On April 4th I organised a discussion with the Arts and Humanities Research Institute, free and open to King’s student and staff,  with Talking Pictures TV Managing Director Sarah Cronin Stanley! What an inspirational talk. Deemed, “one of the most remarkable and heart-warming success stories in the history of modern television”, Talking Pictures TV is a family-owned, father and daughter-run station with only three members of staff, launched on Freeview less than three years ago which now has over two million viewers and continues to grow. The Guardian calls it “joyous”.


October 2018

It’s been a hectic while since my last academic post. Since October of last year I have presented at several conferences such as the British Jewish Contemporary Cultures at Bangor University and SCREEN 2018 conference in Glasgow. I have upgraded to writing-up status for submission in 2019 and have published a book chapter on political theatre (Pluto Press, Scenes from a Revolution). I continue to work as an examination assessor for the Kings Awards and as a tutor for the library services at Kings’ Study Skills. Two of my articles on my Soho research will be published next year & I will be launching a podcast and video essay in the next few months. 2019 is looking to be an extremely active year leading up to my Viva Examination.

October 3, 2017


The International Association for Media and History (Historical Journal of Film and Television published a piece I wrote on Miracle in Soho (Julian Amyes, 1957).

Read more on Belinda Lee, J. Arthur Rank & the fictional St. Anthony’s Lane here.

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This Summer, pre-York 1960s British Cinema conference I was able to pen a guest blog for the 1960s British Cinema Project (AHRC with University of York and East Anglia) on parts of my research on Soho exploitation cinema. This piece, entitled “Soho Nights, ‘Warm-Hearted Tarts,’ and the year ‘old England’ died” was specifically on the very ill-received yet wonderful/terrible film The World Ten Times Over (Wolf Rilla, 1963). Some of what appears in the post was presented at the Literary London Conference 2017 a month before.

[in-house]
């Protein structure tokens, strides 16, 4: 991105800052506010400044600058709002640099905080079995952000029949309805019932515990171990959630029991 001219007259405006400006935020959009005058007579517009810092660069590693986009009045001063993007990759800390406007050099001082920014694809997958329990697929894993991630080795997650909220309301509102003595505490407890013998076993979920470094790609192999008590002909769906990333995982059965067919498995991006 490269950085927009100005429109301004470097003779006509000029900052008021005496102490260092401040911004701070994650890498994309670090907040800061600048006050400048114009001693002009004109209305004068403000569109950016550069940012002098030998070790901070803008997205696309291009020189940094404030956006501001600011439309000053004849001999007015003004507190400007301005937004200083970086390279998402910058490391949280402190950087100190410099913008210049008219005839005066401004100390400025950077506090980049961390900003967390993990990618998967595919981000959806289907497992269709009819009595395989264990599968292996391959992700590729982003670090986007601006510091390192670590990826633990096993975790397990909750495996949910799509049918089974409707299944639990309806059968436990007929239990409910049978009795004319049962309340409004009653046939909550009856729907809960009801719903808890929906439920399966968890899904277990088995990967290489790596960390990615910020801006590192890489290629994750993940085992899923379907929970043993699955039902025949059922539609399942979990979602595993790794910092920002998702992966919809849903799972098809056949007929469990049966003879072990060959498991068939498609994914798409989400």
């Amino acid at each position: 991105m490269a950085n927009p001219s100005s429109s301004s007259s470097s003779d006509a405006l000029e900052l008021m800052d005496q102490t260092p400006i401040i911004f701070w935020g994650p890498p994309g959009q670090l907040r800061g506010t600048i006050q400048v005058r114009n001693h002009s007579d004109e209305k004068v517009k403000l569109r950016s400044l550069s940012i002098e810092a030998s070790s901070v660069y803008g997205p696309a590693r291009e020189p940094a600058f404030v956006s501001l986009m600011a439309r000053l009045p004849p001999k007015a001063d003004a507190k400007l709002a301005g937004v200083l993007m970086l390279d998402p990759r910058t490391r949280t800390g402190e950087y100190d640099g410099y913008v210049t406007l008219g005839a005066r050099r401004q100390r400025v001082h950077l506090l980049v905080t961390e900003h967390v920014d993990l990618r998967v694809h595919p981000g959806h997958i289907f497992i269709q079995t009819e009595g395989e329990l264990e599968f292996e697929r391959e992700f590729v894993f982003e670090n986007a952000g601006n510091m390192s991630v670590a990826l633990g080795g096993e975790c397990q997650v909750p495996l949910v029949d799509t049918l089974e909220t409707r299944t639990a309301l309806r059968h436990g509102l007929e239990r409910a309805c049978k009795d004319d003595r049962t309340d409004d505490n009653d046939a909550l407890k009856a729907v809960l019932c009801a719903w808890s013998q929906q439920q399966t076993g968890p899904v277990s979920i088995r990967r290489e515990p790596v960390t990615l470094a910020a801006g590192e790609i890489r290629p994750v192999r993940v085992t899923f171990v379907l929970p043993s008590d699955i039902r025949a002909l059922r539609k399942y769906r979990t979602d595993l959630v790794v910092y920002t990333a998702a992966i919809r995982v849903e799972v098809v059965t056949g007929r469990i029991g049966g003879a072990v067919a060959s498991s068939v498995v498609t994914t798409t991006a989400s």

Here’s an extract:
James Bond. The Beatles. The Cuban Missile Crisis. The Profumo Affair. Founding member of Private Eye and staff writer for the satirical television series That Was The Week That Was (1962 – 63) Christopher Booker proposed that 1963 was the “year old England” died. 1963 saw the harshest winter, the collapse of the Conservative Establishment…this was the beginning of a media fueled frenzy that proclaimed Britain had become “sex crazy.”Wolf Rilla’s X-rated critical and box office failure “The World Ten Times Over” (“Pussycat Alley” as it was renamed for its American release) embodies the spirit of the early 1960s and reflects the beginning of the permissive society in Britain.

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On September 1 2017 I will be presenting a paper Wolfenden in the West End Jungle at the University of York’s conference ‘From Profumo to Performance: New Perspectives on 1960s British Cinema’, which is a companion event to their London conference, ‘British Cinema in the 1960s: Histories and Legacies’, which is being held at the BFI Southbank on 6-7 September. The paper will explore the documentary feature West End Jungle (Arnold L Miller, 1961) and the Wolfenden Report which led to the Street Offences Act of 1959.

About the conferences: These two events will differ in scope and focus: the London conference will take as its starting point ideas about how we construct histories of the era’s cinema and how we might better understand its legacies. The focus of the York symposium will be on showcasing a wide variety of the latest cutting-edge academic research on all aspects of 1960s British cinema in order to fully engage with the sheer dynamism of this era in British cinema history.

The symposium will be held at the Department of Theatre, Film and Television (TFTV), which is located on the University of York’s Heslington East campus. Register here.

Summer 2017


On 13 July I will be presenting my paper entitled “Soho Nights, ‘warm-hearted tarts’ and the year ‘old England’ died: The World Ten Times Over (Wolf Rilla, 1963)” which will examine little-known box office flop ‘World Ten Times Over’ or ‘Pussycat Alley’ as it was renamed for the American film market, and its relationship to Soho and the permissive society at the Literary London Conference 2017 at the Institute of English Studies in Bloomsbury entitled ‘Fantastic London: Dream, Speculation and Nightmare’.

The official Conference Programme can be found online here

If you fancy coming along you can register for the symposium here.

Mapping in Arts & Humanities Workshop


Over the last two weeks I have been very fortune to have participated (and presented) at ‘Mapping in Arts and Humanities’ workshops run by Dr. Mark Shiel (King’s College London) and Dr. Roland-François Lack (UCL). Supported by the London Arts and Humanities Partnership and funded by the Arts and Humanities Research Council, these two half-day workshops took place on 14th and 21st June, one at King’s and the other at UCL. Partly aiming to broaden relationships between early researchers and PhD students, these workshops explored multi-displinary approaches to mapping in arts & humanities research, particularly through the medium of cinema but invited researchers across a diverse range of fields from geography to the social sciences.